With both sets of tracks finally done apart from touching-up the paint, it’s time to move on to the rest of construction. I begin with joining the muzzle to the barrel of the main gun. At least that’s bound to be easy, after all, it just involves joining two bits of plastic. Well… The muzzle section seems to be of a slightly larger diameter than the barrel, which means it’s tricky to get it on straight and that sanding and filling is needed to smooth everything out. It was only when I looked closely at the image below that I spotted that there is still a gap on the underside at the join and that the top of the muzzle needs more sanding. I swear that if my eyes were capable of the same resolution as my camera, I’d probably just pack in model building altogether..
After more filling sanding and squinting, I get something approaching a barrel of uniform diameter and install it and the mantlet in the upper hull.
Then I join the upper and lower hull. Happily, fit is pretty good and only a tiny amount of filler is required on the join of the front and rear hull plates.
As you can see, I’m building this with hatches closed, mainly because I don’t care for the supplied crew figures. I add most of the bits and pieces to the upper and rear hull, leaving off the exhaust, machine gun, tools and spare track links which will be painted separately and added later. The side armour plates are rather thick, and this might look better with these replaced by thinner parts, but I want to see how this will look built out of the box so I leave them as they are.
It’s time to begin painting the hull. First it gets a coat of Vallejo Dark Yellow, then some dry-brushed highlights and areas of paint chipping are added.
Then I add the decals. Given that there are just three, it doesn’t take long. I have also added the spare track links, exhaust, shovel and machine gun. I also added one part that isn’t provided here – the radio antenna base. A mounting hole is provided on the right rear hull in the correct place, just above the blade of the shovel and this part is shown on the box art and on the colour scheme views, but for some reason, it isn’t included in the kit. The instructions simply suggest placing a “stripped sprue” antenna into the hole in the hull. Instead, I add an antenna base from the spares box.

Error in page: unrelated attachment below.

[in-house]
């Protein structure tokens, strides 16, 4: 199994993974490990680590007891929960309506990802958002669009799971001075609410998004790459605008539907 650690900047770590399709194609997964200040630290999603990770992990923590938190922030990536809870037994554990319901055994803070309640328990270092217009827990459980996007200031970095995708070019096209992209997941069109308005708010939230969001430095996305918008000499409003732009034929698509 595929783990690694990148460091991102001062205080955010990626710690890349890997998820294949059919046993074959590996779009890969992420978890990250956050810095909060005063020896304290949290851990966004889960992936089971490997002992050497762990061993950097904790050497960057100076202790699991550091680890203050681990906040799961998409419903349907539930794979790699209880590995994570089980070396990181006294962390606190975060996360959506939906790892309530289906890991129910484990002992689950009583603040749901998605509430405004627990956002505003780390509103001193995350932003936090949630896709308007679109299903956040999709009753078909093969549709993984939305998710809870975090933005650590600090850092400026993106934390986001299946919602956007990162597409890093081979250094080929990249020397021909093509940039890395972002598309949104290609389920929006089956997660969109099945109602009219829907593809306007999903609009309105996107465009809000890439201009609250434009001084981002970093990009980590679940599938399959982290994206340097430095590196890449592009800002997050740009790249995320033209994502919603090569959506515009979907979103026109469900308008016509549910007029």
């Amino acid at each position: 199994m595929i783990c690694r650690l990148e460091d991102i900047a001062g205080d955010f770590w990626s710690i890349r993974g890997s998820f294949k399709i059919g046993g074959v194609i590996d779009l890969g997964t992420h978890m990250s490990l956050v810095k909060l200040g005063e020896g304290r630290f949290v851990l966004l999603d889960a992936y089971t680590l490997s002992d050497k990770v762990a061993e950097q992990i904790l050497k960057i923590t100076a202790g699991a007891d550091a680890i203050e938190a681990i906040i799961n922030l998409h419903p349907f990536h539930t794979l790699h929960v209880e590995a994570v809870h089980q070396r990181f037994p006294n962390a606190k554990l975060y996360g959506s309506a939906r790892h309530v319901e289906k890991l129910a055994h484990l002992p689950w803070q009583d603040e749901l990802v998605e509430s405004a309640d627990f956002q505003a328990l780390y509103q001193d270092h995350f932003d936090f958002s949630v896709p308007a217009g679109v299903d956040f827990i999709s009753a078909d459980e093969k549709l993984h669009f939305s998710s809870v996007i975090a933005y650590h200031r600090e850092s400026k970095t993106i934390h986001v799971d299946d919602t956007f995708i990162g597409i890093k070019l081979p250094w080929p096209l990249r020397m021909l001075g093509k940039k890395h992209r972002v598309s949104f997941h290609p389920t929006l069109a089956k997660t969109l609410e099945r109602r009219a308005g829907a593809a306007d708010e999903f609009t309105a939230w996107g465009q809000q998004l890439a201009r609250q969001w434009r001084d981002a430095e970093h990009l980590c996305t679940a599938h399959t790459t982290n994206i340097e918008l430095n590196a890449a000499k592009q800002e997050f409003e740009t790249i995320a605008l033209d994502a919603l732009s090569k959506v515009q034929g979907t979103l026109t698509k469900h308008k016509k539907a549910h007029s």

Next I add a brown oil wash to dirty everything up and deepen shadows and then add a stretched sprue antenna, that’s this tiny Hetzer done.
After Action Report
This isn’t a straightforward kit to recommend. There are certainly a number of problems. The running gear and tracks are really, really fiddly to do, fit isn’t always great and there are things missing including the radio antenna base and ammunition drums for the MG 34. The side armour is too thick, the shovel handle is too fat, the decals are printed slightly out of register and getting the muzzle on to the main gun barrel without a visible join takes way more time and effort than you’d expect.
But, there’s the thing: despite these issues, this does build up into a pretty reasonable small-scale representation of the Hetzer. It captures perfectly the squat, purposeful look of the original and, if you don’t look too closely, the finished tracks look OK and probably better than rubber-band style tracks. The main surprise here is just how tiny the completed kit is. Here it is next to a 1/72 Jagdpanther and as you can see, it’s barely as tall as the engine deck on the Jagdpanther!.
If you’re willing to put in the effort and to accept the limitations of a 1974 kit, you may enjoy this a great deal and you should end up with a reasonable representation of the Hetzer in 1/72. Just make sure you adopt the correct Zen mindset before tackling those tracks!
Italeri 1/72 Jagdpanzer 38(t) Hetzer (7057) In-Box Review and History
2 thoughts on “Italeri 1/72 Jagdpanzer 38(t) Hetzer (7057) Build Review”
looks great. you did a great job with the tiny tracks!